On September 8th, 2017, C2M2 hosted its first University Transportation Center (UTC) speaker, launching a series of talks that will be offered every quarter. Our Center will invite speakers with both academic and industry backgrounds to speak to students and other interested participants on a wide range of transportation-related topics, such as the advancement of connected and autonomous vehicles, and the future of transportation. These talks will be offered as free webinars via our website and will be posted to our YouTube channel. The talks will be promoted on our social media outlets and through an email sent out to subscribers.
Dr. Yan (Joann) Zhou
Dr. Yan Zhou joined us in February and is a principal transportation systems analyst at Argonne National Laboratory. She also serves as the operations manager for US – China Clean Energy Research Center, Clean Vehicle Consortium and Truck Consortium. At Argonne, she develops fleet impact tool and uses such tools to assess the energy and emission impacts of advanced vehicle and fuel technologies. Those tools are widely used by government agencies, research institutes and consulting companies. She also works on market and technology trend analysis of advanced vehicle technologies and charging technologies of both China and US markets for the Department of Energy’s Vehicle Technology Office Analysis program and Clean Cities program. She is key research team member of DOE Smart Mobility National Laboratory Consortium. She is also a member of TRB alternative transportation fuel and technologies committee.
She spoke on two topics while in Clemson. Dr. Zhou’s first talk focused on: National Inter-City Freight Energy Analysis of Smart Technologies and Mode Shift.
Trucking is the dominant freight-carrying mode in the U.S., carrying nearly three-quarters of all annual tonnage transported. Trucking is also the second least energy-efficient mode for freight transportation behind aviation. Potential exists for freight energy use to be reduced through the application of smart technologies (e.g. platooning) and optimization of freight movement through mode shifting(e.g. shifting from trucks to rail). An on-going research revolves around the questions of “how could energy efficiency be maximized through the application of smart technologies and optimization of the freight network?”, and “what are the technologies and approaches which can impact the inter-city freight delivery, and how much impact could these changes potentially have on the over-all energy use for freight movement in the United States.”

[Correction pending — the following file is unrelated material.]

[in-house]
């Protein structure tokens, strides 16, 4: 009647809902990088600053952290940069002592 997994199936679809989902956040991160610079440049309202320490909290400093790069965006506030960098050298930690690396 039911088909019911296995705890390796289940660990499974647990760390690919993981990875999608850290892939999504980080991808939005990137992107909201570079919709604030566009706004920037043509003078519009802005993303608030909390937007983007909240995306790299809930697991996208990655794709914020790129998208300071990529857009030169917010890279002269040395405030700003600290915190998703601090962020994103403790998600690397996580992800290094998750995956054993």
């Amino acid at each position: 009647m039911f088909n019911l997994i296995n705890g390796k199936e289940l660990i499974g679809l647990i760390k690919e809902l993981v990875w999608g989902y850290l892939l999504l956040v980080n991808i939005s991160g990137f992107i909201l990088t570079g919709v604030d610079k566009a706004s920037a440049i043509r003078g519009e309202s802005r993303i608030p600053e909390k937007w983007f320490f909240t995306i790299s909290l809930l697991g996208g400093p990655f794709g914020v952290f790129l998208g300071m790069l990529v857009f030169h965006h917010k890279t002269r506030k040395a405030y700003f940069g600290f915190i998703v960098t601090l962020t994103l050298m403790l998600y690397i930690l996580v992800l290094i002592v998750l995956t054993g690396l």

The second half of Dr. Zhou’s talk focused on, National Energy Impact of Electrified Shared Mobility with Infrastructure Support, as described here
Infrastructure has long been a major barrier to alternative fuel vehicle (AFV) adoption such as plug-in electric vehicles (PEVS). The rapid development and deployment of advance charging technologies (e.g. DCFC, DWPT), and vehicle connectivity and automation technologies will impact vehicle ownership and use, electricity generation, and alternative fuel production/supply. Understanding the magnitude and sensitivity of these impacts is key to identifying barriers and accepting mainstream adoption of AFVs. An on-going project aims to quantify the national energy impact of shared PEVs as compared with privately owned PEVs assuming full infrastructure support (e.g. Level 2, DCFC, high power FC) based on regional simulation and modeling results.
Dr. Chris Hendrickson
Dr. Chris Hendrickson the Director, Traffic21 Institute, and Hamerschlag University Professor of Engineering Emeritus at Carnegie Mellon University joined us as a part of our Distinguished Speaker Series, and as our keynote speaker at our Fall Conference. Speaking on the following topic.
Transportation is undergoing revolutionary changes due to automation, improved communications and data analytic applications. This talk will provide an overview of research on transformational transportation technologies at Carnegie Mellon University through the Traffic21 Institute and related University Transportation Centers. In particular, Carnegie Mellon is known for over three decades of research on autonomous vehicles. Some policy implications of partial and full driverless vehicle automation will be highlighted.
Dr. Essam Radwan
Dr. Essam Radwan of the University of Central Florida was our first speaker. He spoke to gathered students and staff on September 8th, 2017. His talk on the “Simulation of Vehicular-Pedestrian Conflicts,” was well received, with over 35 attendees both on campus and via our webcast.